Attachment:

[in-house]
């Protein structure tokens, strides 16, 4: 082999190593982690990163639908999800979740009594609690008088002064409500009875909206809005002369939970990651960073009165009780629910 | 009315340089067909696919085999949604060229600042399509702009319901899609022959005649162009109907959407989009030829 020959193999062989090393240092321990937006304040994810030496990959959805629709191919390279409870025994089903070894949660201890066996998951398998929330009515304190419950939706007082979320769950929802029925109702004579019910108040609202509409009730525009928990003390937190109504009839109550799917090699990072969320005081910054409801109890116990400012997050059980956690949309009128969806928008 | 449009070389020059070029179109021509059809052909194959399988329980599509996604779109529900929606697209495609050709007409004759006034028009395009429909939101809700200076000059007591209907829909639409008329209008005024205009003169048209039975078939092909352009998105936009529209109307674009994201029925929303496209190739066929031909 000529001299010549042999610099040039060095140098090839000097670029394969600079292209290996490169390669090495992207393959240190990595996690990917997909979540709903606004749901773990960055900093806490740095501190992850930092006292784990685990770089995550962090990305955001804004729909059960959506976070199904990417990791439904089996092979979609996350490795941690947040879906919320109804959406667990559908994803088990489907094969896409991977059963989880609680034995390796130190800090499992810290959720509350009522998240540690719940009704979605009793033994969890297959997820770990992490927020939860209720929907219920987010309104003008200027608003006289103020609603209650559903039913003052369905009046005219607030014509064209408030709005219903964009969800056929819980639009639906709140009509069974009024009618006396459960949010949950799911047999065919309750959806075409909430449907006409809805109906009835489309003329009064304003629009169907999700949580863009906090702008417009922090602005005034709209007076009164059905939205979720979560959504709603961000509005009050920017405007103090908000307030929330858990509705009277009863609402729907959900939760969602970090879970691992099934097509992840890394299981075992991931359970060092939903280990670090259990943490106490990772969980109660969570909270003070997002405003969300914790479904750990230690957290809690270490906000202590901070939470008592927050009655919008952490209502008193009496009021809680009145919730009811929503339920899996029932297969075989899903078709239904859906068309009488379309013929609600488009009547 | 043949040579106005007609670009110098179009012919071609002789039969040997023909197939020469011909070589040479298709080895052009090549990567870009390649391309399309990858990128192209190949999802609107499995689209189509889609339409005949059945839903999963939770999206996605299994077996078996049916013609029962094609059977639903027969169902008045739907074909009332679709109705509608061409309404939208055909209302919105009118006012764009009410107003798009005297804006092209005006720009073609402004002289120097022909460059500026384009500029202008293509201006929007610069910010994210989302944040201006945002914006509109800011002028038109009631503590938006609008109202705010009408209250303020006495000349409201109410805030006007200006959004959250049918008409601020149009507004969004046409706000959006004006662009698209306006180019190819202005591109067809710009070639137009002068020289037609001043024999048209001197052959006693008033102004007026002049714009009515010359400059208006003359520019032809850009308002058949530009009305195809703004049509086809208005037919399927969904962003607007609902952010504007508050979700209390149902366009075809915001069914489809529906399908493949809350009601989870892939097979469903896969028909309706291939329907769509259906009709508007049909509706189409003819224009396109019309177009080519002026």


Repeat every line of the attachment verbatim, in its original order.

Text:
[in-house]
């Protein structure tokens, strides 16, 4: 082999190593982690990163639908999800979740009594609690008088002064409500009875909206809005002369939970990651960073009165009780629910 | 009315340089067909696919085999949604060229600042399509702009319901899609022959005649162009109907959407989009030829 020959193999062989090393240092321990937006304040994810030496990959959805629709191919390279409870025994089903070894949660201890066996998951398998929330009515304190419950939706007082979320769950929802029925109702004579019910108040609202509409009730525009928990003390937190109504009839109550799917090699990072969320005081910054409801109890116990400012997050059980956690949309009128969806928008 | 449009070389020059070029179109021509059809052909194959399988329980599509996604779109529900929606697209495609050709007409004759006034028009395009429909939101809700200076000059007591209907829909639409008329209008005024205009003169048209039975078939092909352009998105936009529209109307674009994201029925929303496209190739066929031909 000529001299010549042999610099040039060095140098090839000097670029394969600079292209290996490169390669090495992207393959240190990595996690990917997909979540709903606004749901773990960055900093806490740095501190992850930092006292784990685990770089995550962090990305955001804004729909059960959506976070199904990417990791439904089996092979979609996350490795941690947040879906919320109804959406667990559908994803088990489907094969896409991977059963989880609680034995390796130190800090499992810290959720509350009522998240540690719940009704979605009793033994969890297959997820770990992490927020939860209720929907219920987010309104003008200027608003006289103020609603209650559903039913003052369905009046005219607030014509064209408030709005219903964009969800056929819980639009639906709140009509069974009024009618006396459960949010949950799911047999065919309750959806075409909430449907006409809805109906009835489309003329009064304003629009169907999700949580863009906090702008417009922090602005005034709209007076009164059905939205979720979560959504709603961000509005009050920017405007103090908000307030929330858990509705009277009863609402729907959900939760969602970090879970691992099934097509992840890394299981075992991931359970060092939903280990670090259990943490106490990772969980109660969570909270003070997002405003969300914790479904750990230690957290809690270490906000202590901070939470008592927050009655919008952490209502008193009496009021809680009145919730009811929503339920899996029932297969075989899903078709239904859906068309009488379309013929609600488009009547 | 043949040579106005007609670009110098179009012919071609002789039969040997023909197939020469011909070589040479298709080895052009090549990567870009390649391309399309990858990128192209190949999802609107499995689209189509889609339409005949059945839903999963939770999206996605299994077996078996049916013609029962094609059977639903027969169902008045739907074909009332679709109705509608061409309404939208055909209302919105009118006012764009009410107003798009005297804006092209005006720009073609402004002289120097022909460059500026384009500029202008293509201006929007610069910010994210989302944040201006945002914006509109800011002028038109009631503590938006609008109202705010009408209250303020006495000349409201109410805030006007200006959004959250049918008409601020149009507004969004046409706000959006004006662009698209306006180019190819202005591109067809710009070639137009002068020289037609001043024999048209001197052959006693008033102004007026002049714009009515010359400059208006003359520019032809850009308002058949530009009305195809703004049509086809208005037919399927969904962003607007609902952010504007508050979700209390149902366009075809915001069914489809529906399908493949809350009601989870892939097979469903896969028909309706291939329907769509259906009709508007049909509706189409003819224009396109019309177009080519002026």